Britain rules fewer waves than it used to
Britain will never again be able to win a war of the Falklands type. The Royal Navy will be too small and the capabilities of British warplanes will be too limited.
These are the only sure conclusions arising from a furious British debate about the effectiveness of Britain's Navy sparked off by an editorial in the authoritative annual review Jane's Fighting Ships.
An article, by Jane's editor, Capt. John Moore, accuses the British government of ''emasculating'' the Royal Navy and, on grounds of economy, robbing it of the capacity to be a rounded seaborne fighting force.
So severe was Moore's criticism that the Ministry of Defense has issued an unprecedented rebuttal of his main arguments.
For good measure, a former defense secretary, Sir John Nott, who framed the 1981 cut-backs in the Royal Navy and then six months later headed the Defense Ministry during last year's Falklands conflict against Argentina, weighed in with a counterattack of his own.
Moore provoked the argument by declaring that two years ago the Thatcher government showed a ''lamentable failure'' to appreciate the role of seapower in affairs of state. The war in the South Atlantic, Moore claimed, showed the British fleet defective in early warning of air attack. There was also a severe shortage of air cover against attacks by fighter bombers.
These threats, he said, had been ignored for at least the past 15 years. He said there were also shortages of submarines, defenses against mines sown by an enemy, and ships capable of carrying short takeoff jets of the Harrier type.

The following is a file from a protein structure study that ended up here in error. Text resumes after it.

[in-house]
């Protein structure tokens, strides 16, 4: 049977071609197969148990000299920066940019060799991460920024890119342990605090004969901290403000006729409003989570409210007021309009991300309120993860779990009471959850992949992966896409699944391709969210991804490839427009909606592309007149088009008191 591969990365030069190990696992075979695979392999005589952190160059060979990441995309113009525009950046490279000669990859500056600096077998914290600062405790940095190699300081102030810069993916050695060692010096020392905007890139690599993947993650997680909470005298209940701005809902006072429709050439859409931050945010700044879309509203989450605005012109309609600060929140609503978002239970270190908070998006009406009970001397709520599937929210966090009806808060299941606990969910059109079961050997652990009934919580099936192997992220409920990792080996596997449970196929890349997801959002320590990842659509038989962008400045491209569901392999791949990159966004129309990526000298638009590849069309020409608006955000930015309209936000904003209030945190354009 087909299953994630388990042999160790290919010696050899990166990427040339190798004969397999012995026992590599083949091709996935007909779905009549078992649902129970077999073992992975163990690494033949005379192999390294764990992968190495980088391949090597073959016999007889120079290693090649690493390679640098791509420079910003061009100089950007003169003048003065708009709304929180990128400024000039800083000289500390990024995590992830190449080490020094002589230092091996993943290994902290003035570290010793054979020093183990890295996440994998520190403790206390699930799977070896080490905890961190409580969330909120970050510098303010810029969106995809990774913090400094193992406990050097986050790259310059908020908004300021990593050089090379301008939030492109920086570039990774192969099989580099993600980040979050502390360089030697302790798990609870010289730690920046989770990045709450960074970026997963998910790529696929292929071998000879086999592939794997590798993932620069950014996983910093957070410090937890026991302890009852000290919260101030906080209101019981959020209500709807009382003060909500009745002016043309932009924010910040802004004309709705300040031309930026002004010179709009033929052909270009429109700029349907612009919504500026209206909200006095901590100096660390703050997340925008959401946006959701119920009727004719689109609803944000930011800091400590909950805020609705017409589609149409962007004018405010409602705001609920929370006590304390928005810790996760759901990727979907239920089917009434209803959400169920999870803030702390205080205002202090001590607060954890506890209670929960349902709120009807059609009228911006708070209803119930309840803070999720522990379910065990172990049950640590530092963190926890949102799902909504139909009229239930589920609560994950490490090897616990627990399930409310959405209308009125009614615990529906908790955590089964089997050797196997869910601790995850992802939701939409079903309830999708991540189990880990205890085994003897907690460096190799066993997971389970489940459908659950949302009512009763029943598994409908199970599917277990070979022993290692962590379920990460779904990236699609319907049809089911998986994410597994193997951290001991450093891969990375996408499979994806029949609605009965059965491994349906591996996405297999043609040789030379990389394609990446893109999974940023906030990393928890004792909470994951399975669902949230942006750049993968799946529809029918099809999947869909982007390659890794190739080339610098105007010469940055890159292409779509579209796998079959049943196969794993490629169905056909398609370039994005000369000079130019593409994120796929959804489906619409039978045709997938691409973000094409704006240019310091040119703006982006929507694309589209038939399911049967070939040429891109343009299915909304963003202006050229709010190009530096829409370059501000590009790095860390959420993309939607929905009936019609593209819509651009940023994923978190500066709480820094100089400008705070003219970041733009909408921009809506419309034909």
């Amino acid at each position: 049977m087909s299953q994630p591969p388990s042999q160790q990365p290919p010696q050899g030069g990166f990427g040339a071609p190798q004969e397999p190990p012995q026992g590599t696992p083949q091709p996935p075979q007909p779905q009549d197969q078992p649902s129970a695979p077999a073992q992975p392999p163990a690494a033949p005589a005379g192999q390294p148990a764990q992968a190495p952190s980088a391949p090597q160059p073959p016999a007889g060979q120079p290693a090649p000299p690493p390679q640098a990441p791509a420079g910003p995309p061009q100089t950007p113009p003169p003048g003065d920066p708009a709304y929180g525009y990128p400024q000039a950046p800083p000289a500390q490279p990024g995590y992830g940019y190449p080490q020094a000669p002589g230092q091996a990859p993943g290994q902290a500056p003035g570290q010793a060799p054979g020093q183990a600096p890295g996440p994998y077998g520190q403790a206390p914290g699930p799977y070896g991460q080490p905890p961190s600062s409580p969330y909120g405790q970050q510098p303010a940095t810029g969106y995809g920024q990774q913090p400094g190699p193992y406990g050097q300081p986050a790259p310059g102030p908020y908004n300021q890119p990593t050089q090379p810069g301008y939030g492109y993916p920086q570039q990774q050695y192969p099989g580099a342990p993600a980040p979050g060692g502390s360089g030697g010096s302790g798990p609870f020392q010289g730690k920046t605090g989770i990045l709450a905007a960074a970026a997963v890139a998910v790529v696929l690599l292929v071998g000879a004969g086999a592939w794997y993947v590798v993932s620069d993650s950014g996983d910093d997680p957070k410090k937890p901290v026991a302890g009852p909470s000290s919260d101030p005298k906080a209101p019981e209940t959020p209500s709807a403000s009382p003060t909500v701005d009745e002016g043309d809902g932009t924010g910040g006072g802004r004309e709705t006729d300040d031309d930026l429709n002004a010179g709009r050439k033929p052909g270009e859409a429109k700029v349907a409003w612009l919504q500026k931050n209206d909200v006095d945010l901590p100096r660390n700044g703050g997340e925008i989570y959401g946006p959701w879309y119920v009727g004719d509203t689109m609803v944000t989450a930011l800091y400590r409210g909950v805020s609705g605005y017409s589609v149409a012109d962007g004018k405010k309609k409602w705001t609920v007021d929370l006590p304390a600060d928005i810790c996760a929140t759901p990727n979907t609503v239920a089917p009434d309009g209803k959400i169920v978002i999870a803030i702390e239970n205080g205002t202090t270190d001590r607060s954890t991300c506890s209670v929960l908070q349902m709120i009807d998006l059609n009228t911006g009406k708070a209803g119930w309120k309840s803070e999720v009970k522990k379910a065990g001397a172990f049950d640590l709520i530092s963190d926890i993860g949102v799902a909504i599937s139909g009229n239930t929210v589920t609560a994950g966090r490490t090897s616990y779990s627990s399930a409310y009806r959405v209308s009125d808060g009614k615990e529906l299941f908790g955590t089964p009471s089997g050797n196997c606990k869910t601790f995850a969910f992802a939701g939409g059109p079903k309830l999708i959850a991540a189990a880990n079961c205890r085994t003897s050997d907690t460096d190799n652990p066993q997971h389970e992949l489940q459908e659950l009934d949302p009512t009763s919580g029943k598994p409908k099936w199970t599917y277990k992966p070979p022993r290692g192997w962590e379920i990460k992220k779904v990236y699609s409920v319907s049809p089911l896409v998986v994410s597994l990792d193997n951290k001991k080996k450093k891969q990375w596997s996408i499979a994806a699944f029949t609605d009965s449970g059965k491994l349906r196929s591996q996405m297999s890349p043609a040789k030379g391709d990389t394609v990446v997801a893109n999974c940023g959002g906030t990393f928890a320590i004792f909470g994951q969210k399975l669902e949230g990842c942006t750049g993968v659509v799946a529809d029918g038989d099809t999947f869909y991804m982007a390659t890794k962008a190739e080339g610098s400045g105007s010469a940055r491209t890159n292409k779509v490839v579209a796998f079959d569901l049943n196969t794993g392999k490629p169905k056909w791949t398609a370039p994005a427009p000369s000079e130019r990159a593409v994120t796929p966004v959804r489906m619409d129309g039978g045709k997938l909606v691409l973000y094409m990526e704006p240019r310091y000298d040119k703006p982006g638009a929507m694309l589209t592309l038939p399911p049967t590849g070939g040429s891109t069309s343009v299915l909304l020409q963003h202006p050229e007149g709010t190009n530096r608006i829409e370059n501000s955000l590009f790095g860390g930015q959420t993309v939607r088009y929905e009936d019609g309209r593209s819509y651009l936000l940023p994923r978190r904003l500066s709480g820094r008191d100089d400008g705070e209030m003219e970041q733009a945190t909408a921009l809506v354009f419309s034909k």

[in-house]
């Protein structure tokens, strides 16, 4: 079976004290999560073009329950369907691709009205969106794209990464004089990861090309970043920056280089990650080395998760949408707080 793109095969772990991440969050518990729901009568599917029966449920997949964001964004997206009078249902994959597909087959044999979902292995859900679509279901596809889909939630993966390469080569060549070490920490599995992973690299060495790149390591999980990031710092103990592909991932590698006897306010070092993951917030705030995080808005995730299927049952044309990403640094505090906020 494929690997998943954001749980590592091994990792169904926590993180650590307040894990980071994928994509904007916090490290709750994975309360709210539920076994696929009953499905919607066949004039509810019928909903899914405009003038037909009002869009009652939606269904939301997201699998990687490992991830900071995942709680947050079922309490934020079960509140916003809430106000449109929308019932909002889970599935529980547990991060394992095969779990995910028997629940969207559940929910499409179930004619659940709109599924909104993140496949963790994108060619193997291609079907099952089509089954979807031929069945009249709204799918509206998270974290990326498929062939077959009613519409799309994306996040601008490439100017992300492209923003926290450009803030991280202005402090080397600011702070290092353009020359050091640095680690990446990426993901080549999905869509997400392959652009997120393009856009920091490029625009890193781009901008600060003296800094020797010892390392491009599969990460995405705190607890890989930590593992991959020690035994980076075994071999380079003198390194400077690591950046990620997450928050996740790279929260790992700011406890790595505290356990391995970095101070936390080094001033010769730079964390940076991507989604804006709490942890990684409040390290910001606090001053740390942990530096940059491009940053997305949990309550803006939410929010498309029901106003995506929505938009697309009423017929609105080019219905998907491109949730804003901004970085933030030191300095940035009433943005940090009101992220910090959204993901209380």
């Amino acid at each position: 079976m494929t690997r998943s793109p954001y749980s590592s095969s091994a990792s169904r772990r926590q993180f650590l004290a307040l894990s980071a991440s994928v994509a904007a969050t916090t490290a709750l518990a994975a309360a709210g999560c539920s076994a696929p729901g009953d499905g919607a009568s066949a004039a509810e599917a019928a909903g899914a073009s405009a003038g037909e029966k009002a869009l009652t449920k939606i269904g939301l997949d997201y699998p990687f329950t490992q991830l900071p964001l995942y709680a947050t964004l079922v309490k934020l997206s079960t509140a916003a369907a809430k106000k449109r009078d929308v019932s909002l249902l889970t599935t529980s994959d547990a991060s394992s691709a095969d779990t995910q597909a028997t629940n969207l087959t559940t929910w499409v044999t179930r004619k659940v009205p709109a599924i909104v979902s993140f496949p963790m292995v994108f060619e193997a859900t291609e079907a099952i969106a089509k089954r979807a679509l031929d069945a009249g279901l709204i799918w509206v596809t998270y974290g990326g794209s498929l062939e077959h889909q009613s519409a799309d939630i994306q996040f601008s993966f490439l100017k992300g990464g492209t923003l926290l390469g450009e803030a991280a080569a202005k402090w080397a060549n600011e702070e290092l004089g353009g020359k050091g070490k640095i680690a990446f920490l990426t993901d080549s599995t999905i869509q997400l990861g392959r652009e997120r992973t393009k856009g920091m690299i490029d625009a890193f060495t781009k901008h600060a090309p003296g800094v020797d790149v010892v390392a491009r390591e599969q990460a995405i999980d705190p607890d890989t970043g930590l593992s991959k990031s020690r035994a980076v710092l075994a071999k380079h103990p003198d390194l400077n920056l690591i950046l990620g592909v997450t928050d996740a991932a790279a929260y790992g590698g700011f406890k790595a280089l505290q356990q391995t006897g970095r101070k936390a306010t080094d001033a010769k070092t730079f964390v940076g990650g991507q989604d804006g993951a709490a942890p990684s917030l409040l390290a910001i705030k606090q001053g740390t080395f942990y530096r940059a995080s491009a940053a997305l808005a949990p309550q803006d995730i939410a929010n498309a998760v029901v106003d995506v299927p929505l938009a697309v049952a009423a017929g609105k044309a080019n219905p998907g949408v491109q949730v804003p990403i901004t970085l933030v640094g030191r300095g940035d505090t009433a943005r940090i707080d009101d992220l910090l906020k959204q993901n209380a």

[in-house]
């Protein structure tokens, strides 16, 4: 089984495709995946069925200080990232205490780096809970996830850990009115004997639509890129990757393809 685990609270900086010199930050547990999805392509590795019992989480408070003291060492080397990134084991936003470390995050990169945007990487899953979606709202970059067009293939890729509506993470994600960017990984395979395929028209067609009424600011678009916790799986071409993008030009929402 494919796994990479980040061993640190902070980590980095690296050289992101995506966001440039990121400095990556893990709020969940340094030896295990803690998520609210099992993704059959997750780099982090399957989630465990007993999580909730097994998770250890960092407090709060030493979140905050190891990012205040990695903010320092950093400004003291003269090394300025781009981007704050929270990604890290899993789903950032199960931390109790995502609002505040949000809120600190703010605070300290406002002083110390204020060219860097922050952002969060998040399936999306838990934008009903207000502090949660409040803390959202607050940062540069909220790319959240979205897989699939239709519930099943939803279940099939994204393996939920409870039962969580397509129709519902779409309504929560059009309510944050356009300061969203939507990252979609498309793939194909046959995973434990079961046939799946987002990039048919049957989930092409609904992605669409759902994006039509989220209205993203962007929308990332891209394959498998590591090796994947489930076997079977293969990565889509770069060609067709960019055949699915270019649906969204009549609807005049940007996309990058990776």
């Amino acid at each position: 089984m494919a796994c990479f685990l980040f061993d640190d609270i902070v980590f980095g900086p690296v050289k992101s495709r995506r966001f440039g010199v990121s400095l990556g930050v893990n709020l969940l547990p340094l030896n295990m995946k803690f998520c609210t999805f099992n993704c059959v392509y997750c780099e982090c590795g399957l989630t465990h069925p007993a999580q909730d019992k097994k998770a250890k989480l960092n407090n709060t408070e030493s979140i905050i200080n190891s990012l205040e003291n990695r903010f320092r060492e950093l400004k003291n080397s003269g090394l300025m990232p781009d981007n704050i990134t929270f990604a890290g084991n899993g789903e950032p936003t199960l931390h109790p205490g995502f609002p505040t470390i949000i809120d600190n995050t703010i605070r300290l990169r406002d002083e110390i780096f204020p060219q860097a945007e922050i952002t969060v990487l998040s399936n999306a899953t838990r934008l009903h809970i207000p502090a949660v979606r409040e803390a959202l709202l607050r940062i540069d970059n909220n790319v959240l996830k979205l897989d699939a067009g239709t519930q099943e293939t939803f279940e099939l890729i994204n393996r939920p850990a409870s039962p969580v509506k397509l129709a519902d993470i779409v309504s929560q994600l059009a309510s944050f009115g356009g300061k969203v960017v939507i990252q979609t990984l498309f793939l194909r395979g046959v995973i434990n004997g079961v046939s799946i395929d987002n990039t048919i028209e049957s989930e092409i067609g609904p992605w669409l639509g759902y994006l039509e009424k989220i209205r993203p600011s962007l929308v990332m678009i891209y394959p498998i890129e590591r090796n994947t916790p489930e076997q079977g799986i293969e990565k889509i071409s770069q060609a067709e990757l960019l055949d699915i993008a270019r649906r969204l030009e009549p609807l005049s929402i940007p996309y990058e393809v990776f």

The Jane's review is regarded worldwide as a well-informed register of naval strengths. The Moore editorial, one of several in recent years to have taken a critical line on government naval policy, is seen in Whitehall as potentially damaging to the credibility of the Royal Navy in possible future conflicts.
Responding to the Jane's attack on his cost-cutting policies, Sir John Nott, who has now retired from active politics, conceded that having a fully rounded fleet is no longer within Britain's financial capacity.
''The Navy was overprogrammed. Its plans were too ambitious,'' he said. ''We must decide our priorities. The Royal Navy will not decide those priorities for itself, they will have to be imposed.''
Moore's arguments are widely accepted by old sea dogs, of whom he is one, but contested by Thatcherite ministers who argue that a distinction has to be drawn between what the Royal Navy needs and what governments can afford to supply it in the way of modern equipment.